The General Data Protection Act (GDPR) is considered to be the most significant piece of European data protection legislation to be introduced in the European Union (EU) in 20 years and will replace the the 1995 Data Protection Directive. The GDPR enhances EU individuals’ privacy rights and places significantly enhanced obligations on organizations handling data.

The GDPR regulates the processing of personal data about individuals in the European Union including its collection, storage, transfer or use. Importantly, under the GDPR, the concept of “personal data” is very broad and covers any information relating to an identified or identifiable individual (also called a “data subject”).

It gives data subjects more rights and control over their data by regulating how companies handle and store the personal data they collect. The GDPR also raises the stakes for compliance by increasing regulatory enforcement and imposing greater fines should a company fail to comply with the GDPR.

In summary, here are some of the key changes to come into effect with the upcoming GDPR:

  • Expanded rights for individuals: The GDPR provides expanded rights for individuals in the European Union by granting them, amongst other things, the right to be forgotten and the right to request a copy of any personal data stored in their regard.
  • Compliance obligations: The GDPR requires organizations to implement appropriate policies and security protocols, conduct privacy impact assessments, keep detailed records on data activities and enter into written agreements with vendors.
  • Data breach notification and security: The GDPR requires organizations to report certain data breaches to data protection authorities, and under certain circumstances, to the affected data subjects. The GDPR also places additional security requirements on organizations.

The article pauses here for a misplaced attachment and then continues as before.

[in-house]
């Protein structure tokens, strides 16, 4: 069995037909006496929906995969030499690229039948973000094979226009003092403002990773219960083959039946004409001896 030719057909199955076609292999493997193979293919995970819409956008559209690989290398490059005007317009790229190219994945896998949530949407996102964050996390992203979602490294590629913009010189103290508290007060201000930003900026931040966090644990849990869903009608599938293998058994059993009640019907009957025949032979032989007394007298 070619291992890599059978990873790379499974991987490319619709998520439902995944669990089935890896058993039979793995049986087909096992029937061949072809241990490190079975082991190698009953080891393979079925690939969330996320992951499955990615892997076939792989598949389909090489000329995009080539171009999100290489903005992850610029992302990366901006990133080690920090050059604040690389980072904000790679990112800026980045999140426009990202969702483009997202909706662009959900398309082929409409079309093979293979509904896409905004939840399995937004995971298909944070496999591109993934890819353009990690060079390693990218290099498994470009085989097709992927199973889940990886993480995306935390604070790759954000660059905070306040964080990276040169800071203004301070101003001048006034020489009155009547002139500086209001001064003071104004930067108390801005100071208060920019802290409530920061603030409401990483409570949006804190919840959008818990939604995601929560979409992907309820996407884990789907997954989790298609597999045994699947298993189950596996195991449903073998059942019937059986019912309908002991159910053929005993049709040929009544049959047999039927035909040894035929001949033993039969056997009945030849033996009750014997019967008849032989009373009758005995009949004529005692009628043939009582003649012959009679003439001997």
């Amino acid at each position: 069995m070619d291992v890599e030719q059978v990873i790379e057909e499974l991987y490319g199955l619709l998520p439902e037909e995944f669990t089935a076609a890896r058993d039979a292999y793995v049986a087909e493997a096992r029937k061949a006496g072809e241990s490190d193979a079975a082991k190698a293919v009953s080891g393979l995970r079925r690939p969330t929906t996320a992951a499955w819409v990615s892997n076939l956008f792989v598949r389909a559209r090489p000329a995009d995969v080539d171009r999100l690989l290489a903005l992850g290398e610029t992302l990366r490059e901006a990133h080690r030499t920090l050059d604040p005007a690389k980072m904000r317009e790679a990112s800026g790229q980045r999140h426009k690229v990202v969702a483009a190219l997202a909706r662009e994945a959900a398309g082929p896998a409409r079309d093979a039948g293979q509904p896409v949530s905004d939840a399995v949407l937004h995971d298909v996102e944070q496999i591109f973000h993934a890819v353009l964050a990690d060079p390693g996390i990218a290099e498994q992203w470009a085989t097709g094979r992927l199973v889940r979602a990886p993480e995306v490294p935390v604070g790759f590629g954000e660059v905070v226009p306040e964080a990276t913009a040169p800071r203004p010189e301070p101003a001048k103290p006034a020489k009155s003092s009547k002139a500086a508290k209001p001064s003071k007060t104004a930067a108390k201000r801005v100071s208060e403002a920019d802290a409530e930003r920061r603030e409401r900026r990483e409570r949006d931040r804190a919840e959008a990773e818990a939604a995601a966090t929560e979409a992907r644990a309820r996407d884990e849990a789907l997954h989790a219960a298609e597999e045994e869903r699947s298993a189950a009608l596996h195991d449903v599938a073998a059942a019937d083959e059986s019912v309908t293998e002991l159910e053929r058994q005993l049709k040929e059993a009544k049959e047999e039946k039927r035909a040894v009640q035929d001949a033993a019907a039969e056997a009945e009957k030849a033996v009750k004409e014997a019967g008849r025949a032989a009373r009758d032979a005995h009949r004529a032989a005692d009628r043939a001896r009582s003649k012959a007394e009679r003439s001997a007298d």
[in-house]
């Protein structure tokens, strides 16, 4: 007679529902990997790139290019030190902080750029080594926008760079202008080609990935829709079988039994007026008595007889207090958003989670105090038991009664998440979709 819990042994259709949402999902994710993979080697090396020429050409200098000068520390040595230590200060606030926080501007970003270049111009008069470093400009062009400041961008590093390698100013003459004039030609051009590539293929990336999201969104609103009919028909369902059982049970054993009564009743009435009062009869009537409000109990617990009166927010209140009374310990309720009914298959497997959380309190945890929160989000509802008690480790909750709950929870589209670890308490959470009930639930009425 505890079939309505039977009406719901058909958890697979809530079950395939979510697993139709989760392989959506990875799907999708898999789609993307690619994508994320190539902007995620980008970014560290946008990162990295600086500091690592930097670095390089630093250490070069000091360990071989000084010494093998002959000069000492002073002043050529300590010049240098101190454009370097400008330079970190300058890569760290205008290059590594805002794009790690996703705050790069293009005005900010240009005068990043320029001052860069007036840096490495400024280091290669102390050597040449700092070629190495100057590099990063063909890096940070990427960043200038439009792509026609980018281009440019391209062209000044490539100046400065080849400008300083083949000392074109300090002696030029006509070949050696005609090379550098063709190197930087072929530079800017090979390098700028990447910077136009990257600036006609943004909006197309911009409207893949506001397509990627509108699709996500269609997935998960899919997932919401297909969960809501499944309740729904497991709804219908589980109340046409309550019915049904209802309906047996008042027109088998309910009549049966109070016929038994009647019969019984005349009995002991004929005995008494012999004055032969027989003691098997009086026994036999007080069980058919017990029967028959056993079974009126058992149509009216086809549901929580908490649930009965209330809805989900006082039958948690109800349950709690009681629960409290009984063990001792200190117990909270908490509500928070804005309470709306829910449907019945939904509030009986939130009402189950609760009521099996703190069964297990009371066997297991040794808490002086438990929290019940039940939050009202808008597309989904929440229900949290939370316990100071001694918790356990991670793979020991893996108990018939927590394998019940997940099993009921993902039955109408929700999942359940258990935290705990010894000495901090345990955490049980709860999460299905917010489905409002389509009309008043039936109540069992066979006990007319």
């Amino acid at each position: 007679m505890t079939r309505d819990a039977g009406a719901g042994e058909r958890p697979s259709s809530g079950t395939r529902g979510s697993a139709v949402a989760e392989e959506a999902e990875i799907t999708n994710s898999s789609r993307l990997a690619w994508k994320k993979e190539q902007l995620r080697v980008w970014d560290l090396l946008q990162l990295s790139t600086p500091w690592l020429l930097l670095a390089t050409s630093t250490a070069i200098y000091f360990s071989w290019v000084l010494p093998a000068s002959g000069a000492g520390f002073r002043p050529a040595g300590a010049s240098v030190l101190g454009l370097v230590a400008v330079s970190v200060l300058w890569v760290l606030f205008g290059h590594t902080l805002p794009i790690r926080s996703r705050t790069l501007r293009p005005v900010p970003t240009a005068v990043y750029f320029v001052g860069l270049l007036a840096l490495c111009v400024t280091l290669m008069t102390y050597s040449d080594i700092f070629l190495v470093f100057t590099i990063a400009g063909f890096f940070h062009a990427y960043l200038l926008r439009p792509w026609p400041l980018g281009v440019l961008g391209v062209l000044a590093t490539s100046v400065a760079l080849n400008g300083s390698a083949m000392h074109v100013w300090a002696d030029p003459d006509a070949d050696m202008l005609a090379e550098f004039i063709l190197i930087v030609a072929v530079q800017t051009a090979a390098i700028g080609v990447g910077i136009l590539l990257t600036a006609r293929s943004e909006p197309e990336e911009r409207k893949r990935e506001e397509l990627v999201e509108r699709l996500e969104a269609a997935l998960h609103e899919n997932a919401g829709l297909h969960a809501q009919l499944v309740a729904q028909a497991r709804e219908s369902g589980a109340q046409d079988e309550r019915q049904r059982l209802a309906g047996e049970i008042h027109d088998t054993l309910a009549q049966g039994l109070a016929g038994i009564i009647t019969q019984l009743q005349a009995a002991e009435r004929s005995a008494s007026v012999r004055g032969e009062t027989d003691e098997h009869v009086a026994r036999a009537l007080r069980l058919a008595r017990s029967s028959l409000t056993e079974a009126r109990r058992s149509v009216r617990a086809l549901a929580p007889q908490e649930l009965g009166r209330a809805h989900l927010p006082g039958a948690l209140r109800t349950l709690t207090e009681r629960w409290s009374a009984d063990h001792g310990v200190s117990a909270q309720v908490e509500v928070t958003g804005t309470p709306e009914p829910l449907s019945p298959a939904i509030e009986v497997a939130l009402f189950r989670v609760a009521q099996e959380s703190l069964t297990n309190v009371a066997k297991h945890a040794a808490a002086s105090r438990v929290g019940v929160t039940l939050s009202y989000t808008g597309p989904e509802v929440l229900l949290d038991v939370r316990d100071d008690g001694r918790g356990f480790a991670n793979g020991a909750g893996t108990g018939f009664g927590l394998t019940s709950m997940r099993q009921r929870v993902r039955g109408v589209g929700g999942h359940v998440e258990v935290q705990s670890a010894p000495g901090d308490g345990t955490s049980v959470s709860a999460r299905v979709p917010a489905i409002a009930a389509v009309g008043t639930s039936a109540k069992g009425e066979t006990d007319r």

• New requirements for profiling and monitoring: The GDPR places additional obligations on organizations engaged in profiling or monitoring behavior of EU individuals.
  • Increased Enforcement: Under the GDPR, authorities can fine organizations up to the greater of €20 million or 4% of a company’s annual global revenue, based on the seriousness of the breach and damages incurred. Also, the GDPR provides a central point of enforcement for organizations with operations in multiple EU member states by requiring companies to work with a lead supervisory authority for cross-border data protection issues.

If you are a company outside the EU, you should still be aware of this. The provisions of the GDPR apply to any organization that processes personal data of individuals in the European Union, including tracking their online activities, regardless of whether the organization has a physical presence in the EU.

Barak Engel, Amplitude’s Chief Information Security Officer contributed to this post.

About the Author
Image of James Donelan
James Donelan
Chief Development Officer
James is Amplitude's Chief Development Officer. He leads technology and engineering, bringing extensive experience in analytics, cloud infrastructure, PaaS and mobile. Before Amplitude, James ran engineering at MuleSoft, Lithium and other fast growing enterprise software companies.